Engineers Without Borders – Celebrating African Enterprise

Note: This article is hosted here for archival purposes only. It does not necessarily represent the values of the Iron Warrior or Waterloo Engineering Society in the present day.

William Kamkwamba is a secondary school student who at the age of fourteen, built a windmill in his rural home village in Malawi to provide electricity. The story of how he came to build the windmill, along with his life as a child growing up in Malawi, is documented in the book The Boy Who Harnessed the Wind, co-written by William and journalist Bryan Mealer.

Due to famine in Malawi in 2002 William’s impoverished family was unable to afford his school fees and as a result, he was forced to drop out. To compensate, he began spending time at the library in his village and it was there that he stumbled upon physics and energy textbooks which changed his life forever.

The windmill was built using parts from a broken bicycle, PVC pipes cut and molded into flat sheets after being heated over a fire, and other impromptu materials William had collected. It became a regional attraction, with visitors from neighbouring villages routinely stopping by to see the magetsi a mphepo – electric wind.

The story was picked up by some Malawian newspapers. From there it found its way onto the blogosphere, and came to the attention of an organizer of the Technology, Entertainment, and Design (TED) 2007 conference in Arusha, Tanzania. The organizer tracked William down and invited him to attend the conference.

Upon arrival he was asked by another enthralled organizer if he would like to speak at the conference. Having agreed, the nervous 19 year old William spoke in front of an audience which included aid and development workers, businesspeople and innovators from all over the world. His presentation, which was given a standing ovation by the audience, is available for viewing on www.ted.com.

Thanks to the financial support of wealthy proponents from the 2007 TED conference, today William is enrolled at a school called African Leadership Academy in Johannesburg, South Africa after having spent five years out of school. His most immediate goal is to enroll into a university in the US after completing his SATs. After finishing his education William plans to return to Malawi in a capacity to help better the lives of his compatriots.

“Celebrating African Enterprise” is the theme Engineers Without Borders will be working with this spring term. We intend to employ the word “enterprise” in a more wide-ranging sense than the narrow use it usually gets to refer to private business and social development ventures. While not ignoring that aspect of enterprise altogether, we also want to draw attention to individual courage, innovation and hard work; of which William Kamkwamba is the embodiment.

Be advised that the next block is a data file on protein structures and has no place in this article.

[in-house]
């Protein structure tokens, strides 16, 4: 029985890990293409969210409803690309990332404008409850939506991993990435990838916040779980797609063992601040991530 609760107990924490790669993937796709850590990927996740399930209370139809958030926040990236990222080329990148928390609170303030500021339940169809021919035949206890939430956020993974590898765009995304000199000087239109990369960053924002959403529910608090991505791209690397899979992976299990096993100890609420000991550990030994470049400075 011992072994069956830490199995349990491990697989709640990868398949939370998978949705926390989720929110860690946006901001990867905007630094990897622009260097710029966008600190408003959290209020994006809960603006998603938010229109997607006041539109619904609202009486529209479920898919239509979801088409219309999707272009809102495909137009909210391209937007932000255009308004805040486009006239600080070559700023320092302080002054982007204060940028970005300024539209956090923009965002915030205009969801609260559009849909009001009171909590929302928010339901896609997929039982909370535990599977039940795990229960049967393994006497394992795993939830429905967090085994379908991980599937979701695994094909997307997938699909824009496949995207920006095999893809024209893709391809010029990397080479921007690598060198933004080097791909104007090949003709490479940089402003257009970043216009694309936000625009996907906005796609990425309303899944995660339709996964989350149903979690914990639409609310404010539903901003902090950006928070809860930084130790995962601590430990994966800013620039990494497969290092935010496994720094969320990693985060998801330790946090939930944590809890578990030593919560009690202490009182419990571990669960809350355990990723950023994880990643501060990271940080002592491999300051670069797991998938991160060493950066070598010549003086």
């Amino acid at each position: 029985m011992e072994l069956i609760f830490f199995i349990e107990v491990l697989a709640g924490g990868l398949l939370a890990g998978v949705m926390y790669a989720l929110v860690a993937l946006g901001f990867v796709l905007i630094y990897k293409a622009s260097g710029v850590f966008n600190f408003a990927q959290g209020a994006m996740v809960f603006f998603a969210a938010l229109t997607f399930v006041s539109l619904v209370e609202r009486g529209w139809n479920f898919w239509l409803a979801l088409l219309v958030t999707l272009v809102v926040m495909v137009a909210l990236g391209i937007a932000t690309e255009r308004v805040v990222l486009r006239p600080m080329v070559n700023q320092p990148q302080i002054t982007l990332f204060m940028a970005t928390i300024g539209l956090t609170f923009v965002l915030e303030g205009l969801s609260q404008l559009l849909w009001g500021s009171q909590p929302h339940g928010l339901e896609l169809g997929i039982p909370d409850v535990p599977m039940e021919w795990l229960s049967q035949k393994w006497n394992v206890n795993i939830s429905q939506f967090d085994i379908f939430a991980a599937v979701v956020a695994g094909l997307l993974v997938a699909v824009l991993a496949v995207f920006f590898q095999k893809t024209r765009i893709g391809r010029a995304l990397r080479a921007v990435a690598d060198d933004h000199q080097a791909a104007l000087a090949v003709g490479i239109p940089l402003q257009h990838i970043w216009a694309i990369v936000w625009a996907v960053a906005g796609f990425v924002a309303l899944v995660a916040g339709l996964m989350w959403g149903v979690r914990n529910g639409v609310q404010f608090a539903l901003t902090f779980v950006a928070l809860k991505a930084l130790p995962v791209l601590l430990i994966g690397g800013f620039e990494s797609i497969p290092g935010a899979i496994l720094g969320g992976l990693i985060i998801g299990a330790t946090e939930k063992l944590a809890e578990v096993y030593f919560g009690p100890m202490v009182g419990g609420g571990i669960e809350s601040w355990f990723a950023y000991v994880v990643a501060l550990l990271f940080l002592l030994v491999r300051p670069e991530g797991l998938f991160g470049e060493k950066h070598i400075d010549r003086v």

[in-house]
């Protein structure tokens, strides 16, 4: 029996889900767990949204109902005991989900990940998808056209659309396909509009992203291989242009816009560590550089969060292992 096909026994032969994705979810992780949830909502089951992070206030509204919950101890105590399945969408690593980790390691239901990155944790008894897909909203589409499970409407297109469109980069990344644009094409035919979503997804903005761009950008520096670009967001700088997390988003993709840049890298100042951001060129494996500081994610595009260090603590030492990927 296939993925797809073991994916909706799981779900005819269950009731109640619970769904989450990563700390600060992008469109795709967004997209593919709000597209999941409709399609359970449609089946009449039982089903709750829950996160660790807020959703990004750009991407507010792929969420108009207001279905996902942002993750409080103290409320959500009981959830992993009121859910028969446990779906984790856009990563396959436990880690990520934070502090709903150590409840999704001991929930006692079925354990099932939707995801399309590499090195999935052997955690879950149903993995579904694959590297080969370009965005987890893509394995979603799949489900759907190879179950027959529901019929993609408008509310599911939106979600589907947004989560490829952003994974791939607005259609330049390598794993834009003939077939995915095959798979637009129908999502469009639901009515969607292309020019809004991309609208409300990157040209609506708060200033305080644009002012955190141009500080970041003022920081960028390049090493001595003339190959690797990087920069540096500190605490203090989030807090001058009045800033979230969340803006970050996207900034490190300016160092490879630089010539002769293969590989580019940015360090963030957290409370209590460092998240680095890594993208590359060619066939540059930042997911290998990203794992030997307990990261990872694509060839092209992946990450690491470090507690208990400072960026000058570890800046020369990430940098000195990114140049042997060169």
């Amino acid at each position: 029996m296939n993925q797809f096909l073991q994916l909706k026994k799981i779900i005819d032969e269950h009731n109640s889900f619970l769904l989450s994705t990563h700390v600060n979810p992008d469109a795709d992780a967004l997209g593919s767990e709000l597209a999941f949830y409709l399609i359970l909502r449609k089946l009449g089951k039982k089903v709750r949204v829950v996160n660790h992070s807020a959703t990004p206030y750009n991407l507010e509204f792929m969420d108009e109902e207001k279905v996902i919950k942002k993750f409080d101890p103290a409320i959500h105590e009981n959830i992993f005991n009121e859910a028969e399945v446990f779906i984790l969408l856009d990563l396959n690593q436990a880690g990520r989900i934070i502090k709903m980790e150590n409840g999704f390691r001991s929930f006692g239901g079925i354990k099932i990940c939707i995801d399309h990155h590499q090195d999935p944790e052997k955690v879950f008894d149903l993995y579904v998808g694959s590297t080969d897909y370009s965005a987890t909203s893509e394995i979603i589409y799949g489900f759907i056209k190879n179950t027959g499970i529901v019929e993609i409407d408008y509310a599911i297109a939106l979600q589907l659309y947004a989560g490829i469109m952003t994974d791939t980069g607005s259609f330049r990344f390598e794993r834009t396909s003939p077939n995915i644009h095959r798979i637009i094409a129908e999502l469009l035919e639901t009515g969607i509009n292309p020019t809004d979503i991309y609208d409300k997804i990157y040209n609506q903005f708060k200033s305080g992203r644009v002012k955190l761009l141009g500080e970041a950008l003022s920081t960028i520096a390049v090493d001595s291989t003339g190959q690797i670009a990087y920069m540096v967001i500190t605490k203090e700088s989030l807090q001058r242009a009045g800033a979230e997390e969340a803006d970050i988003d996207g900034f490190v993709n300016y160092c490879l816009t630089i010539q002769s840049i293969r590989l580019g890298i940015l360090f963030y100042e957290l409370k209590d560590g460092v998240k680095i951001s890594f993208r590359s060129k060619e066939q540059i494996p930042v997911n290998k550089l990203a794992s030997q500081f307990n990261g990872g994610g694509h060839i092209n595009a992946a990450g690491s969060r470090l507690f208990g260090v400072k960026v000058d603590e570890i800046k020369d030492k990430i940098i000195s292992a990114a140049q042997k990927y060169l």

The reason EWB chose this theme is to focus, for a change, on the positive aspects of the usually jaded world of international development. By highlighting stories like William’s we hope to inspire students to envision and develop a sense of purpose that is beyond their own self-interests. We also hope to encourage discussion about the big-picture facets of international development relating to the lack of opportunity that restricts African enterprise.

In his book William recalled scenes that took place as the famine became progressively worse, take for example, the following:

“Soon people began selling the iron sheets off their homes for a cup of flour, and thatched roofs for even less.

‘What good is a roof when I’m dead?’ one man asked.

A man in the trading center was caught trying to sell his two young daughters. The buyer had informed the police. People were becoming desperate.”

Such scenes are reminiscent of the Irish Great Hunger, and the El-Nino induced famines of the late 19th century in India, China, and elsewhere. Granted, the death toll from the famine in Malawi was in the thousands as opposed to the millions that died in the other famines mentioned, but it is pertinent to wonder how in a world of such abundance and achievement people could die from want of food.

The next step is to ask questions about things such as the arrangement of global food markets, the role of international financial institutions, patents and intellectual property rights concerning genetically modified foods, as well as, of course in this case, specific details about the Malawian famine.

Aside from floods that washed away budding crops and a drought that followed, William placed part of the blame for the famine on the International Monetary Fund, which insisted that the government of Malawi sell a portion of the country’s emergency grain reserve to pay off some of its debt. Corrupt officials in the government were emboldened by the occasion and sold all of the reserve grain and kept much of the money made from the sales for themselves.

Another reason for the famine was the elimination of fertilizer and seed subsidies by the government to farmers. It has also been established that the international community did not do enough to help when the famine was occurring.

After asking questions and seeking out answers, the next step is to determine solutions and advocate their implementation. EWB offers to serve as a channel through which to create positive change in the world. We will be hosting various kinds of outreach and educational events throughout the term, as well as discussion groups, high school classroom presentations, and lobbying our political leaders to create policy changes.

Please visit our website, www.uwaterloo.ewb.ca, or email us at uwaterloo@ewb.ca if you are interested in joining EWB or attending any of our events.

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